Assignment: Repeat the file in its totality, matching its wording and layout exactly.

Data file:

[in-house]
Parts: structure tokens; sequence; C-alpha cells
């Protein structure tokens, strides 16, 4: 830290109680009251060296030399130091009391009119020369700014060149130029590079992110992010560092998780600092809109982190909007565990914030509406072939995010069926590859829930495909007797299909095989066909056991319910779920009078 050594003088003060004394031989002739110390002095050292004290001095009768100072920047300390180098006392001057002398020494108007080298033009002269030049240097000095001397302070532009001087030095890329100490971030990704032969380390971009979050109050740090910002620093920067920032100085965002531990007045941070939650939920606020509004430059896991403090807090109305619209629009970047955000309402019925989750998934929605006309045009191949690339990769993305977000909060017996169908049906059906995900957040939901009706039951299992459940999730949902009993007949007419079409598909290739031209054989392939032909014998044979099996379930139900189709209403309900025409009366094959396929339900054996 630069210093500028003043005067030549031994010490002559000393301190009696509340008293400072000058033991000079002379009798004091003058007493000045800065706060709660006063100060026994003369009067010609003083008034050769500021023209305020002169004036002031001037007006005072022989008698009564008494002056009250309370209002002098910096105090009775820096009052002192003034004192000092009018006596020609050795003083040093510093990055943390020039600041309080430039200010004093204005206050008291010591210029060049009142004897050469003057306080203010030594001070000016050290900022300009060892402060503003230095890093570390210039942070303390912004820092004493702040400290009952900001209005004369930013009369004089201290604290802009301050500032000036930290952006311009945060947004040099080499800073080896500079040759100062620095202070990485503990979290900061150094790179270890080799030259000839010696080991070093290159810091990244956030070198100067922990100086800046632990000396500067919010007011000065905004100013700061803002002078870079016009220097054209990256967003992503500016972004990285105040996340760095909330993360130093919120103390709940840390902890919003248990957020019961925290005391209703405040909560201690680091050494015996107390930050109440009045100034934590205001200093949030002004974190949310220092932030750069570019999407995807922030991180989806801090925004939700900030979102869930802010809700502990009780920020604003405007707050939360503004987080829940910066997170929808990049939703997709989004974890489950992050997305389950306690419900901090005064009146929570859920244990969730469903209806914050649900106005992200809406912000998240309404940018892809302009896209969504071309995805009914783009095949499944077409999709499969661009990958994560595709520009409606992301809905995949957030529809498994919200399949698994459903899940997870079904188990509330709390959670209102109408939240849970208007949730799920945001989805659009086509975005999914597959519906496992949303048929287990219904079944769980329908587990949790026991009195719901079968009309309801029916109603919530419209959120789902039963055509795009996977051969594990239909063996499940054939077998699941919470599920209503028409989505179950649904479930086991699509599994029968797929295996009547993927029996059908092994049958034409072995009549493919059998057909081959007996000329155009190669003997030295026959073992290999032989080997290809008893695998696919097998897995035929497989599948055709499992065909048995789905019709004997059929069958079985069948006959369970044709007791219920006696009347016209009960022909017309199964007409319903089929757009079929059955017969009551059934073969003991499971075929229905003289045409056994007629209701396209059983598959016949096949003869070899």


[in-house]
Parts: structure tokens; sequence; C-alpha cells
């Protein structure tokens, strides 16, 4: 830290109680009251060296030399130091009391009119020369700014060149130029590079992110992010560092998780600092809109982190909007565990914030509406072939995010069926590859829930495909007797299909095989066909056991319910779920009078 050594003088003060004394031989002739110390002095050292004290001095009768100072920047300390180098006392001057002398020494108007080298033009002269030049240097000095001397302070532009001087030095890329100490971030990704032969380390971009979050109050740090910002620093920067920032100085965002531990007045941070939650939920606020509004430059896991403090807090109305619209629009970047955000309402019925989750998934929605006309045009191949690339990769993305977000909060017996169908049906059906995900957040939901009706039951299992459940999730949902009993007949007419079409598909290739031209054989392939032909014998044979099996379930139900189709209403309900025409009366094959396929339900054996 630069210093500028003043005067030549031994010490002559000393301190009696509340008293400072000058033991000079002379009798004091003058007493000045800065706060709660006063100060026994003369009067010609003083008034050769500021023209305020002169004036002031001037007006005072022989008698009564008494002056009250309370209002002098910096105090009775820096009052002192003034004192000092009018006596020609050795003083040093510093990055943390020039600041309080430039200010004093204005206050008291010591210029060049009142004897050469003057306080203010030594001070000016050290900022300009060892402060503003230095890093570390210039942070303390912004820092004493702040400290009952900001209005004369930013009369004089201290604290802009301050500032000036930290952006311009945060947004040099080499800073080896500079040759100062620095202070990485503990979290900061150094790179270890080799030259000839010696080991070093290159810091990244956030070198100067922990100086800046632990000396500067919010007011000065905004100013700061803002002078870079016009220097054209990256967003992503500016972004990285105040996340760095909330993360130093919120103390709940840390902890919003248990957020019961925290005391209703405040909560201690680091050494015996107390930050109440009045100034934590205001200093949030002004974190949310220092932030750069570019999407995807922030991180989806801090925004939700900030979102869930802010809700502990009780920020604003405007707050939360503004987080829940910066997170929808990049939703997709989004974890489950992050997305389950306690419900901090005064009146929570859920244990969730469903209806914050649900106005992200809406912000998240309404940018892809302009896209969504071309995805009914783009095949499944077409999709499969661009990958994560595709520009409606992301809905995949957030529809498994919200399949698994459903899940997870079904188990509330709390959670209102109408939240849970208007949730799920945001989805659009086509975005999914597959519906496992949303048929287990219904079944769980329908587990949790026991009195719901079968009309309801029916109603919530419209959120789902039963055509795009996977051969594990239909063996499940054939077998699941919470599920209503028409989505179950649904479930086991699509599994029968797929295996009547993927029996059908092994049958034409072995009549493919059998057909081959007996000329155009190669003997030295026959073992290999032989080997290809008893695998696919097998897995035929497989599948055709499992065909048995789905019709004997059929069958079985069948006959369970044709007791219920006696009347016209009960022909017309199964007409319903089929757009079929059955017969009551059934073969003991499971075929229905003289045409056994007629209701396209059983598959016949096949003869070899």